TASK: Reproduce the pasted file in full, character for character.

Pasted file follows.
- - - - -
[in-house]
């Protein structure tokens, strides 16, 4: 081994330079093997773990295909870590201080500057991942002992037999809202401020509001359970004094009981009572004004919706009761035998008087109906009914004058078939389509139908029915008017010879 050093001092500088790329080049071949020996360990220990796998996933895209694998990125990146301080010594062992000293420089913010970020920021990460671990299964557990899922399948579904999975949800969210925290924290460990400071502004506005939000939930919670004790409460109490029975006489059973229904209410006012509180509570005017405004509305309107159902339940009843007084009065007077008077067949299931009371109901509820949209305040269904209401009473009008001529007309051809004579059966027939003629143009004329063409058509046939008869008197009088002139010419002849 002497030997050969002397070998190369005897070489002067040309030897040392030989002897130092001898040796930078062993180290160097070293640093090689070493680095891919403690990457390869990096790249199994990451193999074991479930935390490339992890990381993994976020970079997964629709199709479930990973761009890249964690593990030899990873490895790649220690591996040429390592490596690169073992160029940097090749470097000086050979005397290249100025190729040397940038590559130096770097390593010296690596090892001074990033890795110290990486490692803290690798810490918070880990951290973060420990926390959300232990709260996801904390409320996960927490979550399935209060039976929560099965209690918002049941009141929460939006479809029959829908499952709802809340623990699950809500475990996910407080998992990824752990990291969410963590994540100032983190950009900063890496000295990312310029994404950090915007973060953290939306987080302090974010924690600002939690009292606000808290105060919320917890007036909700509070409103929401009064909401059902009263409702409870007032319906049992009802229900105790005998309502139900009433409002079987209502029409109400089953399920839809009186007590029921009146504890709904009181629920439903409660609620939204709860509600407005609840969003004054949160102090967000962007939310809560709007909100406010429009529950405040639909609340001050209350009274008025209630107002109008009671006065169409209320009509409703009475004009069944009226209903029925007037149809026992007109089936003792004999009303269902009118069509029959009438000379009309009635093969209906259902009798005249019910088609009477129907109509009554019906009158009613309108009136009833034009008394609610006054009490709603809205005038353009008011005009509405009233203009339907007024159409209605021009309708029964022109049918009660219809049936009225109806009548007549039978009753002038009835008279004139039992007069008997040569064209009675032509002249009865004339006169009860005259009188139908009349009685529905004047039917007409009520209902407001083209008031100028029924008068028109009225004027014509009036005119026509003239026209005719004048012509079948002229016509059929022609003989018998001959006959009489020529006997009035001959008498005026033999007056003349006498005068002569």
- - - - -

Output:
[in-house]
């Protein structure tokens, strides 16, 4: 081994330079093997773990295909870590201080500057991942002992037999809202401020509001359970004094009981009572004004919706009761035998008087109906009914004058078939389509139908029915008017010879 050093001092500088790329080049071949020996360990220990796998996933895209694998990125990146301080010594062992000293420089913010970020920021990460671990299964557990899922399948579904999975949800969210925290924290460990400071502004506005939000939930919670004790409460109490029975006489059973229904209410006012509180509570005017405004509305309107159902339940009843007084009065007077008077067949299931009371109901509820949209305040269904209401009473009008001529007309051809004579059966027939003629143009004329063409058509046939008869008197009088002139010419002849 002497030997050969002397070998190369005897070489002067040309030897040392030989002897130092001898040796930078062993180290160097070293640093090689070493680095891919403690990457390869990096790249199994990451193999074991479930935390490339992890990381993994976020970079997964629709199709479930990973761009890249964690593990030899990873490895790649220690591996040429390592490596690169073992160029940097090749470097000086050979005397290249100025190729040397940038590559130096770097390593010296690596090892001074990033890795110290990486490692803290690798810490918070880990951290973060420990926390959300232990709260996801904390409320996960927490979550399935209060039976929560099965209690918002049941009141929460939006479809029959829908499952709802809340623990699950809500475990996910407080998992990824752990990291969410963590994540100032983190950009900063890496000295990312310029994404950090915007973060953290939306987080302090974010924690600002939690009292606000808290105060919320917890007036909700509070409103929401009064909401059902009263409702409870007032319906049992009802229900105790005998309502139900009433409002079987209502029409109400089953399920839809009186007590029921009146504890709904009181629920439903409660609620939204709860509600407005609840969003004054949160102090967000962007939310809560709007909100406010429009529950405040639909609340001050209350009274008025209630107002109008009671006065169409209320009509409703009475004009069944009226209903029925007037149809026992007109089936003792004999009303269902009118069509029959009438000379009309009635093969209906259902009798005249019910088609009477129907109509009554019906009158009613309108009136009833034009008394609610006054009490709603809205005038353009008011005009509405009233203009339907007024159409209605021009309708029964022109049918009660219809049936009225109806009548007549039978009753002038009835008279004139039992007069008997040569064209009675032509002249009865004339006169009860005259009188139908009349009685529905004047039917007409009520209902407001083209008031100028029924008068028109009225004027014509009036005119026509003239026209005719004048012509079948002229016509059929022609003989018998001959006959009489020529006997009035001959008498005026033999007056003349006498005068002569």